But the deluge of new products can be overwhelming for retailers that don’t have the time, manpower and back-office system to efficiently track sales in all their stores.

“At MinitMart, we are able to go through store by store to see where the growth and decline are rather than saying a blanket yes or no on any new product,” said Hoffman. “The more information you have, the better you can target and keep up with what consumers want.”

All three retailers are optimistic that little cigar sales will continue to grow this year. MinitMart has taken a major step to make sure that happens by partnering with a new loyalty program with a tobacco company that offers consumers savings the more they purchase their favorite cigars.

“We expect this to be huge for us,” said Hoffman.

While many retailers display their cigars behind the front checkout counter, MinitMart puts them inline or on stand-alone racks so that customers can pick up the products and look at them.

“They’re more likely to try something new if they can get a good look at the package,” Hoffman said. “It’s like shopping at a shoe store.”

The downside of flavors fueling the category’s growth is in the attention these cigars are getting from state and municipal lawmakers. In Maine, for example, Cushman reported that there’s a ban on flavors except on natural leaf cigars.

Weiner said he expects to see more legislation proposed to restrict access to flavored cigars.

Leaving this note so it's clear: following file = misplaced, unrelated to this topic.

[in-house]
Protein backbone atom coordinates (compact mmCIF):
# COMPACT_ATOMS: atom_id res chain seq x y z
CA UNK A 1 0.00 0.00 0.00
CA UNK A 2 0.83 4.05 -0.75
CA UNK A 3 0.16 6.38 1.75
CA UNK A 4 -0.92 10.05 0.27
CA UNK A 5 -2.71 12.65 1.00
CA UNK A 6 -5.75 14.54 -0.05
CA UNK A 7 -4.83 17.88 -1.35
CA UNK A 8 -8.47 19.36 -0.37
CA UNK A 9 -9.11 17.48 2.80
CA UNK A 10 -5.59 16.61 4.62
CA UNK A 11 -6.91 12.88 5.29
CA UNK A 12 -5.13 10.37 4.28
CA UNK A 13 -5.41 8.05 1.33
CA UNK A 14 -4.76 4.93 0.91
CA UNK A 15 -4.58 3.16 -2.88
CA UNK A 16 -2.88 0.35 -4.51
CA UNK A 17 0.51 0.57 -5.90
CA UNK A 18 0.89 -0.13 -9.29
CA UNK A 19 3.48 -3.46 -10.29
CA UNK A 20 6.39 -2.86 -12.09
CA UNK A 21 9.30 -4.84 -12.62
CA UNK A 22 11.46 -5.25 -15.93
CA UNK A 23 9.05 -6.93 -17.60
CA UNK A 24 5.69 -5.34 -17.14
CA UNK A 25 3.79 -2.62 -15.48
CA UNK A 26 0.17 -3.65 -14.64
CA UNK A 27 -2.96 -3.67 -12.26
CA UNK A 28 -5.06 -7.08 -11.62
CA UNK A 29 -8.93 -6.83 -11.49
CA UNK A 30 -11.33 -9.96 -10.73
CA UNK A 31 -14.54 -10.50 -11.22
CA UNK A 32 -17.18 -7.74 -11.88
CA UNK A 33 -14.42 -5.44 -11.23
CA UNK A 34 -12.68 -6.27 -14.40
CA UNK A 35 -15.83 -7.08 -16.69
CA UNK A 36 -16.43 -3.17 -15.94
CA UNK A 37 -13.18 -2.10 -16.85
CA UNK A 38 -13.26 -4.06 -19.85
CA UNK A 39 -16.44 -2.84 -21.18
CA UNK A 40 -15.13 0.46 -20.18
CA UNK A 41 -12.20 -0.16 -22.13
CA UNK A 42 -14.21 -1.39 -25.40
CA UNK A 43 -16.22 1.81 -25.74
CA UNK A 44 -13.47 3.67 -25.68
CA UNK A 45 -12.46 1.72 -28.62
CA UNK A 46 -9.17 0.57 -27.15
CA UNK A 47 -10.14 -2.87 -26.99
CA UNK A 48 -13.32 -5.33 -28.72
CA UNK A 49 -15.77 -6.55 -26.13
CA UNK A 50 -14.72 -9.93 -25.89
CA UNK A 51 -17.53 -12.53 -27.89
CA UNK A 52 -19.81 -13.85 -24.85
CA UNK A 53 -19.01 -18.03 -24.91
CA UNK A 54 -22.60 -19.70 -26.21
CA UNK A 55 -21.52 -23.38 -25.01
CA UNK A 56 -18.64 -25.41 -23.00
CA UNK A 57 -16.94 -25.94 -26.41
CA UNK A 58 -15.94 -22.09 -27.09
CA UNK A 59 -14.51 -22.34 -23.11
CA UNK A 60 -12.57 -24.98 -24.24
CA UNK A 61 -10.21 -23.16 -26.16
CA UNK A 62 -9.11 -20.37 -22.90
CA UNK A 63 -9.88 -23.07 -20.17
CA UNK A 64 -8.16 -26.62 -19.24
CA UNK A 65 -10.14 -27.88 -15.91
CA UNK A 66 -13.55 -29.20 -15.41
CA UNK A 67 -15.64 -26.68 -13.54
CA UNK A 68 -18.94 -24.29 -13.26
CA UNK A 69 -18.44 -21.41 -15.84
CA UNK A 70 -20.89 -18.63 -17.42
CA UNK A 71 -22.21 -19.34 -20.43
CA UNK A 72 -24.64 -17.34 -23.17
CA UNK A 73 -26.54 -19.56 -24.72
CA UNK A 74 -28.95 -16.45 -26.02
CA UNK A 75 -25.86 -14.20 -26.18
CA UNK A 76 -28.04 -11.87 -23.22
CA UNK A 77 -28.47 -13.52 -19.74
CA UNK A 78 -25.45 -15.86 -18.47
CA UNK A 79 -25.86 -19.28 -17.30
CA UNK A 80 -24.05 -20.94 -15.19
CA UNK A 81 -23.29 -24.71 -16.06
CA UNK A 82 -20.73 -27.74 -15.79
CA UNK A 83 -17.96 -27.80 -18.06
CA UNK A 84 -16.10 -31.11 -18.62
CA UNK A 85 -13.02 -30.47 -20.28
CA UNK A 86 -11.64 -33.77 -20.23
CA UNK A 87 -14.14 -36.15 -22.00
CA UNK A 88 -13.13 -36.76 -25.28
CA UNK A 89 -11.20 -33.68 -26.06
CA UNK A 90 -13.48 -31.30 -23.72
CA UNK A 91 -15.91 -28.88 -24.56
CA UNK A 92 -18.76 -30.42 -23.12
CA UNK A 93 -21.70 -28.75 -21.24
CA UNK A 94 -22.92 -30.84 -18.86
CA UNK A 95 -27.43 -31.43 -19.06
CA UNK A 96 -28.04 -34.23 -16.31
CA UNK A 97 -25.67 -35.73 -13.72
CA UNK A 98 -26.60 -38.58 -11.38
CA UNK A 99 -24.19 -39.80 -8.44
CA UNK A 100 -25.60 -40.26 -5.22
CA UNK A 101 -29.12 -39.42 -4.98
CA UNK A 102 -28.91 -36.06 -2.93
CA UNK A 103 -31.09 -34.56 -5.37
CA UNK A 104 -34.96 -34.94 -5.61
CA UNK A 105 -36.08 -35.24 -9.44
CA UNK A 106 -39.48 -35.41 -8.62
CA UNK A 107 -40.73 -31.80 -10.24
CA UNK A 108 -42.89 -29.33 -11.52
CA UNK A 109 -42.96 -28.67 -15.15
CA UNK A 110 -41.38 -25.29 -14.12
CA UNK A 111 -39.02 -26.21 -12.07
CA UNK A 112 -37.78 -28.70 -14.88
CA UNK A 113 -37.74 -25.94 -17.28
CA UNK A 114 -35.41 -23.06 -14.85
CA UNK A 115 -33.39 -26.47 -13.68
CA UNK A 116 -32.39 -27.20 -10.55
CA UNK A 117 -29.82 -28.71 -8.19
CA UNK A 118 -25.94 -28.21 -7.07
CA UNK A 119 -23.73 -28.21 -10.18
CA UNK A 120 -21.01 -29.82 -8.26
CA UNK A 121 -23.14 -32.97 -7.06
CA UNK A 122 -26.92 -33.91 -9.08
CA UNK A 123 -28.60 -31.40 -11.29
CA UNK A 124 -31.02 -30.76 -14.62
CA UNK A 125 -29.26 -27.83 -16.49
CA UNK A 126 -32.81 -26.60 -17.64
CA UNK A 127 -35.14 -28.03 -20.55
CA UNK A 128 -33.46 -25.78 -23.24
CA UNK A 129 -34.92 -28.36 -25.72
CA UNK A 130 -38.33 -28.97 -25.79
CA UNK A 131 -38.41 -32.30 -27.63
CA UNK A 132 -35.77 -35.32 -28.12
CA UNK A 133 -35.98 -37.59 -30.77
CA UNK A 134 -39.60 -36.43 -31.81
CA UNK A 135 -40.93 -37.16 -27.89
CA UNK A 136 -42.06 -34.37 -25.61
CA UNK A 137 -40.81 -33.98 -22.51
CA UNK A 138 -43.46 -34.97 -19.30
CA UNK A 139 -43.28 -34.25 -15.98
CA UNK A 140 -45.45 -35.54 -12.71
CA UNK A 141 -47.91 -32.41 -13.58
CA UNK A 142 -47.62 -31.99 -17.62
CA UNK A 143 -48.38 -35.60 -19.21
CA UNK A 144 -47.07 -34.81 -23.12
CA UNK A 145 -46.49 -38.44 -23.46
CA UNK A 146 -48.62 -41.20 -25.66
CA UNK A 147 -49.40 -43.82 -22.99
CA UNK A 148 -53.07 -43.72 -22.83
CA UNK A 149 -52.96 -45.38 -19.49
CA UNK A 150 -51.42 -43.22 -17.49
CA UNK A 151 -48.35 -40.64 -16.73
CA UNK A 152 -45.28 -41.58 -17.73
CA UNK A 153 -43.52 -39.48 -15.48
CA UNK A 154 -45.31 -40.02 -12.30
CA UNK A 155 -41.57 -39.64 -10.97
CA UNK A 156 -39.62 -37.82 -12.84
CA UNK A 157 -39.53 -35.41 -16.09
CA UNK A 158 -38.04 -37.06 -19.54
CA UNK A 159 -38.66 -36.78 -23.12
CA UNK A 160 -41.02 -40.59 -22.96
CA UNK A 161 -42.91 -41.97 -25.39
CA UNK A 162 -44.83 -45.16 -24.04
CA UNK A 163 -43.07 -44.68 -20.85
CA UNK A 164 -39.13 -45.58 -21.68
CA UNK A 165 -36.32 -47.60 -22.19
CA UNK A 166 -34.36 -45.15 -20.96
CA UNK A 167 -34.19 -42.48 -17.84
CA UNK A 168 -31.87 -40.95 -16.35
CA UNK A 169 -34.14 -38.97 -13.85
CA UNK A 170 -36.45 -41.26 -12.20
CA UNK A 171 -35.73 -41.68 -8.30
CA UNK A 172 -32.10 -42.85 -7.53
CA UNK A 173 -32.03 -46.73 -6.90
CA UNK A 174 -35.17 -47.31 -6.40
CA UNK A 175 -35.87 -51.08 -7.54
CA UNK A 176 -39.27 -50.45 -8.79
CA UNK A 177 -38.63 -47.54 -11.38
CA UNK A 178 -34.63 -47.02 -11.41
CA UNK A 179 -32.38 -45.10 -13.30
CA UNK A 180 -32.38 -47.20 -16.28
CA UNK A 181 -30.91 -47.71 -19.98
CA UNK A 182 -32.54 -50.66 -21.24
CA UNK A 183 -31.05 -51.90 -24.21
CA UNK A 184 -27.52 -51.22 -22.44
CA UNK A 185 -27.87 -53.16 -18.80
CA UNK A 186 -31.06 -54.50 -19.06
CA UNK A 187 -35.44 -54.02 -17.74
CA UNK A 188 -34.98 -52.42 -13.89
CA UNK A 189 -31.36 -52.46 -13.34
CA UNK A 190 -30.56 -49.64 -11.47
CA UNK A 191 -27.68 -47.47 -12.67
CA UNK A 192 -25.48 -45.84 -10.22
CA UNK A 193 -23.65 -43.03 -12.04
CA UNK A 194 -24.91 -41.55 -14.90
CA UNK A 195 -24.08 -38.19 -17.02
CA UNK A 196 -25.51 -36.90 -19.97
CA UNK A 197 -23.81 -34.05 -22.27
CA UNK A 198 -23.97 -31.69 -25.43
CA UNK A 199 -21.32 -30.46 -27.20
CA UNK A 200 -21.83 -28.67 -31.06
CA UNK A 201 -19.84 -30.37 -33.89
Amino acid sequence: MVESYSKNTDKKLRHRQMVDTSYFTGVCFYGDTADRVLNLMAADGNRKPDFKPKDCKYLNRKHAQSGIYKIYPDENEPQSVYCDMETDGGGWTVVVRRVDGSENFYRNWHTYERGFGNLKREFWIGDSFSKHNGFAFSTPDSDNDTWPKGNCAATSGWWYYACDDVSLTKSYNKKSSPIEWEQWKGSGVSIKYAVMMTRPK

“It’s a hot button,” he said. “We’ll see more states and municipalities pushing for flavor bans.”

LEGISLATIVE HEADWINDS
The Cigar Association of America recently reported in New York, Bill AB (Assembly Bill) 277 would prohibit the sale of flavored tobacco products, except for menthol, mint and wintergreen flavored products. On the local front, legislation has been introduced in Philadelphia that would place restrictions on the sale of flavored tobacco products, except for menthol.

Package size is at the crux of proposed legislation in Rhode Island. The ever-popular two- and three-fers would be endangered should Bill HB (House Bill) 7976, requiring little cigars to be sold only in packs of 20, is passed.

Also in Rhode Island, Gov. Gina Raimondo is calling for a 30-cent per cigar increase to the state’s current rate. Currently, Rhode Island has a tax rate on cigars of 80 percent of the wholesale price, but it is capped at 50 cents per cigar. Raimondo would like to raise that cap to 80 cents.

State legislatures are also considering raising taxes on little cigars. According to the National Association of Tobacco Outlets (NATO), New Jersey’s governor is proposing a tax increase for cigarillos (at $.54 cents) and little cigars (at $.135).

And, 22 states are considering whether to restrict consumers under the age of 21 from purchasing tobacco products. In Maine, where Big Apple has stores, the minimum age to purchase will be 21, effective in July, Cushman said. But the state is grandfathering in consumers who will turn 18 as of June 30 of this year.

Instead, Cushman expects that the new law will have some negative impact on little cigars, but the grandfathering in of some 18-year-olds should soften the blow a bit.

The Cigar Association of America expects to see continued introductions of age restriction bills.

“This issue is getting a lot of attention at the state level and is a top agenda item for anti-tobacco interest groups,” the organization wrote in its May 14 weekly report.